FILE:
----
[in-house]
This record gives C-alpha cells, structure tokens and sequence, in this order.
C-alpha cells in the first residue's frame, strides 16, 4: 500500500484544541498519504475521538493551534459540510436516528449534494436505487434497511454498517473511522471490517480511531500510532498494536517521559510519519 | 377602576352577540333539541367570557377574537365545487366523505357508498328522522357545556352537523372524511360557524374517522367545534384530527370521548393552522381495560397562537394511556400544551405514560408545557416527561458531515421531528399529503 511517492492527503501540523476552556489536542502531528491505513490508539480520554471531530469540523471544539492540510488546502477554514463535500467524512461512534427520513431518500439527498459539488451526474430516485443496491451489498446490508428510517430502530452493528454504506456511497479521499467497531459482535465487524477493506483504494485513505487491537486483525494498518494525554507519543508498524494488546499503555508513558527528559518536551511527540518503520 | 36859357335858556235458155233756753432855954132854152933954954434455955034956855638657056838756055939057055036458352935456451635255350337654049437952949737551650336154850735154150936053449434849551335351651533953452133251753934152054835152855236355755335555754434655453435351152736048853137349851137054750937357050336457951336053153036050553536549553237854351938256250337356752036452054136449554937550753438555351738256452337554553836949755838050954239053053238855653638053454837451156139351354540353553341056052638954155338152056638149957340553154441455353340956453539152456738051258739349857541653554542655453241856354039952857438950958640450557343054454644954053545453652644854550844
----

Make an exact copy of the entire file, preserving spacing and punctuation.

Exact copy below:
[in-house]
This record gives C-alpha cells, structure tokens and sequence, in this order.
C-alpha cells in the first residue's frame, strides 16, 4: 500500500484544541498519504475521538493551534459540510436516528449534494436505487434497511454498517473511522471490517480511531500510532498494536517521559510519519 | 377602576352577540333539541367570557377574537365545487366523505357508498328522522357545556352537523372524511360557524374517522367545534384530527370521548393552522381495560397562537394511556400544551405514560408545557416527561458531515421531528399529503 511517492492527503501540523476552556489536542502531528491505513490508539480520554471531530469540523471544539492540510488546502477554514463535500467524512461512534427520513431518500439527498459539488451526474430516485443496491451489498446490508428510517430502530452493528454504506456511497479521499467497531459482535465487524477493506483504494485513505487491537486483525494498518494525554507519543508498524494488546499503555508513558527528559518536551511527540518503520 | 36859357335858556235458155233756753432855954132854152933954954434455955034956855638657056838756055939057055036458352935456451635255350337654049437952949737551650336154850735154150936053449434849551335351651533953452133251753934152054835152855236355755335555754434655453435351152736048853137349851137054750937357050336457951336053153036050553536549553237854351938256250337356752036452054136449554937550753438555351738256452337554553836949755838050954239053053238855653638053454837451156139351354540353553341056052638954155338152056638149957340553154441455353340956453539152456738051258739349857541653554542655453241856354039952857438950958640450557343054454644954053545453652644854550844